At the hospital where I go to school they have a TMS machine, but the department says they aren't accepting any new patients. I'm prepared to fight my insurance to cover it, and to convince the Director of Psychiatry (who conducts the TMS care) to take me on as a patient. I wonder if I can put my chips on this, get started asap, and get better enough to continue with school.

As a future doc, I've learned to be objective. There are days when I realize I'm fighting for my life. I'm never giving up on beating the depression.
FYI: ECT is widely recognized as the "gold standard" brain stimulation antidepressant.
 

Goro

Gold Donor
10+ Year Member
Jun 10, 2010
59,169
88,944
Somewhere west of St. Louis
Status
Non-Student
Very sorry to hear of your woes, OP. I hope that your Administration is doing what they're supposed to do and help you. I think a LOA is called for; perhaps your Faculty could help you network for a job?

As for ECT, doesn't it cause short term memory issues??


FYI: ECT is widely recognized as the "gold standard" brain stimulation antidepressant.
 
  • Like
Reactions: NontradCA
About the Ads
Nov 10, 2015
4
1
Status
Resident [Any Field]
Thanks so much for the responses. Sorry for the super long post.

So I brought up ECT to my doctor last year, and he also mentioned the memory loss issues. He said I shouldn't consider it if I want to be a doctor (but I know there are doctors who've done it-- I remember a TED talk about it).

I am near the point of ECT but I want to try to fight for TMS first.
 

Rei02sDinnerParty

2+ Year Member
Oct 15, 2015
186
326
Status
Medical Student (Accepted)
Very sorry to hear of your woes, OP. I hope that your Administration is doing what they're supposed to do and help you. I think a LOA is called for; perhaps your Faculty could help you network for a job?

As for ECT, doesn't it cause short term memory issues??
Yes.

Not telling you what to do; I'd just keep all options on the table. The likelihood of responding to ECT is better than that of TMS.
 

Goro

Gold Donor
10+ Year Member
Jun 10, 2010
59,169
88,944
Somewhere west of St. Louis
Status
Non-Student
Just a word of warning, severe depression is poorly managed on anonymous Internet message boards.
 

sloop

5+ Year Member
May 12, 2015
1,085
1,779
Status
Resident [Any Field]
Isn't this "asking for medical advice" per SDN rules?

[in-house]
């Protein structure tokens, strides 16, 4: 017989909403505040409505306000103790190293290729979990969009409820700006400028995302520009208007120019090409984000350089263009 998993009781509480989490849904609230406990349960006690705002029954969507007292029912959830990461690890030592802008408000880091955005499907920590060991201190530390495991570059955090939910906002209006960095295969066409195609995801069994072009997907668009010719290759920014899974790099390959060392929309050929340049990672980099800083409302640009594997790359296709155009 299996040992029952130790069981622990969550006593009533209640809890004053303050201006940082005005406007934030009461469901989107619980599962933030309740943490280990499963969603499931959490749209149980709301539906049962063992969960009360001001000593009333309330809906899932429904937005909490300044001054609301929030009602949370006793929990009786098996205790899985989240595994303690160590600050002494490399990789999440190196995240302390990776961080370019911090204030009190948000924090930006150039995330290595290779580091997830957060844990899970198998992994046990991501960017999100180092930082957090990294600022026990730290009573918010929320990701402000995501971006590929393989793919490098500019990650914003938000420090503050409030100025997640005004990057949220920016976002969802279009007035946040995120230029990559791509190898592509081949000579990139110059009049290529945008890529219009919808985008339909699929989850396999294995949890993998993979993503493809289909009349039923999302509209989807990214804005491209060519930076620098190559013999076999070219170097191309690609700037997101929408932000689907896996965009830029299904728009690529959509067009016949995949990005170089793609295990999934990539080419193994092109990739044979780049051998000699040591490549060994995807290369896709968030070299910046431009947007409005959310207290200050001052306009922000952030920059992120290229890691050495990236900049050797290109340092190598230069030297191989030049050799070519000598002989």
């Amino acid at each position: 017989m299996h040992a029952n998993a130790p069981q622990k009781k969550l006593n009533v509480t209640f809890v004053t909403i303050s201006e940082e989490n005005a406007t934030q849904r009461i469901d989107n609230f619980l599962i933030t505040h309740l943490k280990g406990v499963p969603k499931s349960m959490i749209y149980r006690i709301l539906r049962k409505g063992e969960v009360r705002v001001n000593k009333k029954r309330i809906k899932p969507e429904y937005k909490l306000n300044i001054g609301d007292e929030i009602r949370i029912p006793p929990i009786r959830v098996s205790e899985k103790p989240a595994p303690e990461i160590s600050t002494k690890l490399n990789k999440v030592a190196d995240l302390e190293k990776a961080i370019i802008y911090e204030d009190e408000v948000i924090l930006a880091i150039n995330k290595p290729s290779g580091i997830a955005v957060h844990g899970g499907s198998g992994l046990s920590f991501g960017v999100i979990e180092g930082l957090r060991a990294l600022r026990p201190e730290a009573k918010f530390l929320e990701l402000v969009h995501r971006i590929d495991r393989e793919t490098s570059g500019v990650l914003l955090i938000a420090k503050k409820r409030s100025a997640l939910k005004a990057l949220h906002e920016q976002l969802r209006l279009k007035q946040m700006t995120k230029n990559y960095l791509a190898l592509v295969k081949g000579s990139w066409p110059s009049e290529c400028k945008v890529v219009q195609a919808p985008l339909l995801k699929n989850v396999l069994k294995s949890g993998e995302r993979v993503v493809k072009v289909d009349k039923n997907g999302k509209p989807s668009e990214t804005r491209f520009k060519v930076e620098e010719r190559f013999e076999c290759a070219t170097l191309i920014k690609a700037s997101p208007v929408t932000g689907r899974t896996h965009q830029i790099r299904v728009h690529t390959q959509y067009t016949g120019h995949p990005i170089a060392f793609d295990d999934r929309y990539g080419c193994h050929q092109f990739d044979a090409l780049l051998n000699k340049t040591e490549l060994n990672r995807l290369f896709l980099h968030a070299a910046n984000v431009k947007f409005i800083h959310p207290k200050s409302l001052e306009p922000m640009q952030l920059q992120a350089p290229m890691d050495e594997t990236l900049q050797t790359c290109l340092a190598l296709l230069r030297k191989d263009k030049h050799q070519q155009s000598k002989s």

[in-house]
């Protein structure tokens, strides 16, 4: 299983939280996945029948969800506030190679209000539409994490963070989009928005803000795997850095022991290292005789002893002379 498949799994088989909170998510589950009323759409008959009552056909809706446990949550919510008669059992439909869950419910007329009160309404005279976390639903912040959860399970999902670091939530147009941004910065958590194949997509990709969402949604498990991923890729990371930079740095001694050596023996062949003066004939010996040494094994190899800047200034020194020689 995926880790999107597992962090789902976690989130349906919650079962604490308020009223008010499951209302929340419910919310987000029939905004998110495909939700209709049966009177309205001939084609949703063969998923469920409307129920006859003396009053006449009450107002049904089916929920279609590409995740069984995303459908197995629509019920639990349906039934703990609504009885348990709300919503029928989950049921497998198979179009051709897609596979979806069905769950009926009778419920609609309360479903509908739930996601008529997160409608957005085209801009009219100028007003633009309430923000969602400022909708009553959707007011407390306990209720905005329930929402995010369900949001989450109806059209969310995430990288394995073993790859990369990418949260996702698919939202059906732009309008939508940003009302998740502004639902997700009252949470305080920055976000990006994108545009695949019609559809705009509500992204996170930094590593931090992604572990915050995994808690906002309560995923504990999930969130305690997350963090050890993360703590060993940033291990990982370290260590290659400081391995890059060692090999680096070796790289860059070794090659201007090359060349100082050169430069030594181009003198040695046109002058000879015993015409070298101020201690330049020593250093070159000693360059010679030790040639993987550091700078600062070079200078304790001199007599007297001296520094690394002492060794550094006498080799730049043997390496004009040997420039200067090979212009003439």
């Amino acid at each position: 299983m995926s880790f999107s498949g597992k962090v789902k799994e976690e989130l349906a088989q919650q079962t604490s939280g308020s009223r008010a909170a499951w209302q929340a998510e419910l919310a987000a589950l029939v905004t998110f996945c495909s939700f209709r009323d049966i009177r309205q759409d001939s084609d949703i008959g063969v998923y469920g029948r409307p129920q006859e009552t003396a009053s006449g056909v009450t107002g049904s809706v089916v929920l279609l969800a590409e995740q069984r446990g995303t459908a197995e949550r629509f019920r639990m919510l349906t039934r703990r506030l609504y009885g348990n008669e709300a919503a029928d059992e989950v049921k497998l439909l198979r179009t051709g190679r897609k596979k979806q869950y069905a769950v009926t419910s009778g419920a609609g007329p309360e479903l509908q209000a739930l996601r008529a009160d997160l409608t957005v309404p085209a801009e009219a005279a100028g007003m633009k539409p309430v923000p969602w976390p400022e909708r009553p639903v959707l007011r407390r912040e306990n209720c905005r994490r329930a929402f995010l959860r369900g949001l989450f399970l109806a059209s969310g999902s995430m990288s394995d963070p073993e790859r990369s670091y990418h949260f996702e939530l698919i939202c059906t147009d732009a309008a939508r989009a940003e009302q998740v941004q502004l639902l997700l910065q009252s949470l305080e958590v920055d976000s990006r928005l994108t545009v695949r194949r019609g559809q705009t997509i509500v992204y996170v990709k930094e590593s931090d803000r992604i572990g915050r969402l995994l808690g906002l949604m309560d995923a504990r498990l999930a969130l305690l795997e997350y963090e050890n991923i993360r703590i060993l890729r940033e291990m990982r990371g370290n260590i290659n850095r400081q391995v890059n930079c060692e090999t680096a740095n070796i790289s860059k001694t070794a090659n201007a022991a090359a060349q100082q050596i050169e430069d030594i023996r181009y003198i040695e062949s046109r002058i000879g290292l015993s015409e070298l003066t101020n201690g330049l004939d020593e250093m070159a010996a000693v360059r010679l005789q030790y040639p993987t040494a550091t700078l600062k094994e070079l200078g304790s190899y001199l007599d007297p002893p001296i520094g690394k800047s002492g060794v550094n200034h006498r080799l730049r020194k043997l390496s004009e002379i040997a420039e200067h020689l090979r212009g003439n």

cbrons

Ratatoskr! *Roar*
10+ Year Member
Jul 29, 2007
6,580
3,666
DEFEND MIDDLE LANE!
Status
Non-Student
Just a word of warning, severe depression is poorly managed on anonymous Internet message boards.
Isn't this "asking for medical advice" per SDN rules?
No, it seems like he is more telling his story, asking about undergoing major procedure while he is a med student. Not really asking about if he should do the procedure, more if he should while tackling medical school. Seems like a legitimate post to me.
 
  • Like
Reactions: Goro
Nov 10, 2015
4
1
Status
Resident [Any Field]
To the people who so kindly responded to this: I thought I'd update. With some results back from the endocrinologist, it looks like I may have Lupus nephritis. I don't know if this can cause severe depression and anxiety, but certainly fatigue.

I did talk to my Dean and told him about this possibility. If I have Lupus, I think it would be best to keep that from my classmates and the faculty in general. I don't want it to define me or make people look at me differently. I also told him I had a history of depression. I'm not sure if this was the best idea.

So, we increased all my meds even more and (thank God, just in time) I'm feeling like I may be experiencing a taste of remission for the first time in a year. Usually I only get a couple hours of feeling better, but I've been much better for a week. I forgot what this feels like. I do live with the fear that the depression will come back, but for now this looks good. I can "feel" music again and am eating, smiling, & interacting with people.

Now that I'm doing quite a bit better, do you think it's possible for me to win back admin and faculty trust if I do very well? Or is the first impression going to be hard to overcome? If I am not depressed, I think I can do well. I wonder if the sudden change will seem suspicious...

I feel like I missed out on all of my 1st semester. I also feel like I didn't master a lot of information because of this, and will need to go back and review.

But I'm happy to be here.
 
  • Like
Reactions: threesparrows

Amygdarya

10+ Year Member
Feb 14, 2009
2,135
1,685
Status
Resident [Any Field]
Hey @gettingby101 , glad you're feeling better and are motivated to do things. It's all that matters really. I don't think you should worry about the impression you may (or may not) have made on your administration; there are really 2 options: 1) your school administration are caring and supportive people, in which case they're only interested in you doing well; or 2) they are not actually caring and supportive, but they're still interested in you graduating and matching successfully for the sake of the school's reputation, if nothing else - and since you can't change your administration anyway, there is no use in worrying about it. Focus on your health and on doing your best at school, it's all you can really do, and it's quite enough. Stay well!
 
About the Ads